The king of summer fruit, a good peach is one of the delights of the season. As we round the corner from mid- to late-summer, these fuzzy fruits are at their peak. It can be tough to know which peach to choose and exactly how to select and care for these delicate fruits; so here’s a quick guide to help you sort it out.
Local Door County Peaches
For those who want local fruit above all else, we carry conventional peaches from Healthy Ridge Farm in Door County. These peaches are grown using organic methods but they’re not USDA Certified Organic. For easier transport, the farmers at Healthy Ridge pick their peaches when they’re just starting to ripen, but still a bit hard. We’ve found that they generally ripen quite well once they arrive at our stores. Look for Door County peaches on our shelves in late August, and into early September. These are a great choice for those who want to can peaches for use in the winter months. Remember, as a Co-op Owner, you get a 10% discount on a case pre-order!
Organic California Peaches
For those who prefer certified organic fruit, peaches from California are what you’re most likely to find on our shelves this month. Since these fruits have to travel such a long distance, they are picked quite green. With the right care, California peaches usually ripen beautifully, but if they are handled incorrectly anywhere along they way, they can turn mealy or not ripen correctly.
Organic Colorado Peaches
These are the organic peaches that we look forward to all year! Colorado peaches are picked ripe, which results in an extremely delicious (and extremely delicate) fruit. A ripe peach is an incredibly hard thing to pick and transport without bruising, and the price is higher to reflect the extra care they require. As a seasonal treat, Colorado peaches are totally worth the extra cost and care. Tree-ripened peaches are almost always perfectly juicy and sweet, just as a peach should be. Their season usually runs from mid- to late-August through mid-September.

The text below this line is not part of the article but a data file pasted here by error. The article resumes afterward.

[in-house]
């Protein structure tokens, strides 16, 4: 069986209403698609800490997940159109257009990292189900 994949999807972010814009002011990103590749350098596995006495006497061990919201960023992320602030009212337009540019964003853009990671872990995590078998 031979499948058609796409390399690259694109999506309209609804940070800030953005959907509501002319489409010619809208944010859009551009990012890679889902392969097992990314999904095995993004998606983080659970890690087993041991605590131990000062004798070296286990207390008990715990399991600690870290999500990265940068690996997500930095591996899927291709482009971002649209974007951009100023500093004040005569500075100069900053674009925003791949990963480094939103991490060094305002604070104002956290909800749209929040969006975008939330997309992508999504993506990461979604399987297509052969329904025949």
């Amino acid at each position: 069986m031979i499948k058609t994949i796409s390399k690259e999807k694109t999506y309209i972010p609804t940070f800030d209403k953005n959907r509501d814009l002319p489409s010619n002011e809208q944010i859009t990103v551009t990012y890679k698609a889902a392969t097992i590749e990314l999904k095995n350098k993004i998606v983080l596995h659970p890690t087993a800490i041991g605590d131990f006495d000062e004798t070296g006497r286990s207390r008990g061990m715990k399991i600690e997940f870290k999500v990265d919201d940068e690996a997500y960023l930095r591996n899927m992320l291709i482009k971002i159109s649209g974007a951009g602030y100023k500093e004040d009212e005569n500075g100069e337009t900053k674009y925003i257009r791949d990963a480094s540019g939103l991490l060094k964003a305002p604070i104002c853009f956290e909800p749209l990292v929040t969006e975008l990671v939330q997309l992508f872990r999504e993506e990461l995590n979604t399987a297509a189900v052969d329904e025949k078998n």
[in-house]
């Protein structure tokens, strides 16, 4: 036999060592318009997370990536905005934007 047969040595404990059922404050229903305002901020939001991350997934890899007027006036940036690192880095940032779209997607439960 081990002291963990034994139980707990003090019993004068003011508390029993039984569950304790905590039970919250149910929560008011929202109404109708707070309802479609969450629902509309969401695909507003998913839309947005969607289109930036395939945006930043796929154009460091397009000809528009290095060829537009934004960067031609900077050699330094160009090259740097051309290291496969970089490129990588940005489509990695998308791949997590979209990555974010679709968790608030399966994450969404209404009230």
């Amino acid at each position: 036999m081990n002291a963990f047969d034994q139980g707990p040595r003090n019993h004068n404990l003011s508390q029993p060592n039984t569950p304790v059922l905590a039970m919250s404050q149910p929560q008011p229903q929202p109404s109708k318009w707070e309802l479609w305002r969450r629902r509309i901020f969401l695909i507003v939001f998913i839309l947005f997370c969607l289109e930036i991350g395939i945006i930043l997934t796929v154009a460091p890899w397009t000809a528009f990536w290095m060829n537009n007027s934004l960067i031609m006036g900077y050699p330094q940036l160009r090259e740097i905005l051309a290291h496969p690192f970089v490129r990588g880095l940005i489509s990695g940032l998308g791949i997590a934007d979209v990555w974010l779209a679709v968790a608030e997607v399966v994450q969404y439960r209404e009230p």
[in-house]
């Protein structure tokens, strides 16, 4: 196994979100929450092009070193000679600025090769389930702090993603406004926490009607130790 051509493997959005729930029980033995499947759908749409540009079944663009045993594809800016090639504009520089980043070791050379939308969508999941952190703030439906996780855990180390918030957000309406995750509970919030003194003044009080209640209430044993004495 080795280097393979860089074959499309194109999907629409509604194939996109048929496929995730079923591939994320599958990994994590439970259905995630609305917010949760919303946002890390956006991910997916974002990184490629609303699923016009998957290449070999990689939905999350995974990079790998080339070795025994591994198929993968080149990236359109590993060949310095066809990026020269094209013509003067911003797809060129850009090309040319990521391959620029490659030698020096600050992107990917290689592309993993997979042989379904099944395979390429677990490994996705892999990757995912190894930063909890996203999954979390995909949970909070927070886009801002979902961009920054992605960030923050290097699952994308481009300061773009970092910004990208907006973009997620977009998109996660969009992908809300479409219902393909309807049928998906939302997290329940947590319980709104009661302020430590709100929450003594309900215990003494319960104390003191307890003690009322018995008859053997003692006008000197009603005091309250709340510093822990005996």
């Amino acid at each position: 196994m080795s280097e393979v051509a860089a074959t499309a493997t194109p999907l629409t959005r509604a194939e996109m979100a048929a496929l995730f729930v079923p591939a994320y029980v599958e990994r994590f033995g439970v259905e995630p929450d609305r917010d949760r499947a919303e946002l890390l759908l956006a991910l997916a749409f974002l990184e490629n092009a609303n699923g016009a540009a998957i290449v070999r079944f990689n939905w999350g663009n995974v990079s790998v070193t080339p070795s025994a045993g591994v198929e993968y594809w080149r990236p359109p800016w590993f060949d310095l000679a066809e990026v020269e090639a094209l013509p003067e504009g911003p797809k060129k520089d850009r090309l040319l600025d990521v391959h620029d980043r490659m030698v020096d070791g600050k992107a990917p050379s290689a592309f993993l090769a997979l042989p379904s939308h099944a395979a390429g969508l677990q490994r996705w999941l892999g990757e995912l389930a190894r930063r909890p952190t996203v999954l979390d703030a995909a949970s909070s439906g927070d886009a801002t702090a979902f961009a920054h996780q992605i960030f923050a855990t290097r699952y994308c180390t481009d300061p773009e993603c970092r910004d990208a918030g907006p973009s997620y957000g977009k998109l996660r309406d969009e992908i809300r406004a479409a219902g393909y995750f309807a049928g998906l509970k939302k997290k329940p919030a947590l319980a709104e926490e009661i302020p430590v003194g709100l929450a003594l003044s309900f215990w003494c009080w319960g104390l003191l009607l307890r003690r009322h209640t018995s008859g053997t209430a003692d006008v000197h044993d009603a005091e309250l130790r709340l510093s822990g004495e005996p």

Picking out a good peach can be tricky, even for a seasoned produce worker.
Generally, it’s best to purchase peaches when not quite ripe and finish the ripening process at home. When they’re perfectly drip-down-your-chin-ripe it can be almost impossible to get them home without damaging them. If you purchase ripe fruit (like the Colorado peaches usually are), be very careful, as even the gentlest pressure can bruise them.
The best way to ensure that you’re getting good fruit is to ask for a sample and recommendation from a produce staff member. A peach will soften as it ripens, but the sugar content stays consistent, so even if the peach you try is still crisp, it should still taste sweet. Avoid peaches with a greenish hue, as they were probably picked too unripe and most likely will not ripen correctly.
Many people use their nose when selecting peaches. While aroma can be a good indicator of ripeness, fruit that is refrigerated does not have a strong aroma even when ripe, so only use this technique for room-temperature fruit.
Many people will squeeze a peach to determine ripeness. While the squeeze test generally works, it can very easily result in bruising, which ruins the fruit entirely. This is especially true for Colorado peaches. While most California or Door County peaches can hold up to a gentle squeeze, even the slightest amount of pressure will bruise a tree-ripened Colorado peaches. Remember, if in doubt, you can always ask for a sample!
Peaches will continue to ripen as long as they are at room temperature. Many different factors determine how quickly this happens: ambient room temperature, how ripe they were when picked, and their proximity to other ripening fruit are all contributing factors. If you want to hasten ripening, place your peaches in a paper bag with a ripening banana or other fruit in a warm-ish place. The bag traps ethelyne gas, which is a natural ripening agent given off by all ripening fruits. Peaches can ripen surprisingly quickly this way so to avoid over-ripeness be sure to check on them at least once a day!
Chilling slows down the ripening process, so once your peaches are perfectly ripe, it’s best to either eat them or refrigerate them right away. Chilled fruit tends to lose some of its flavor (much like aroma, flavor is diminished under cooler temperatures), so I always try to warm my fruit back up to room temperature before eating it.
Enjoy your summer peaches now! All too soon the weather will cool and the seasons will shift; and we’ll have to wait a whole year to savor the peachy delights of summer again. Happy eating!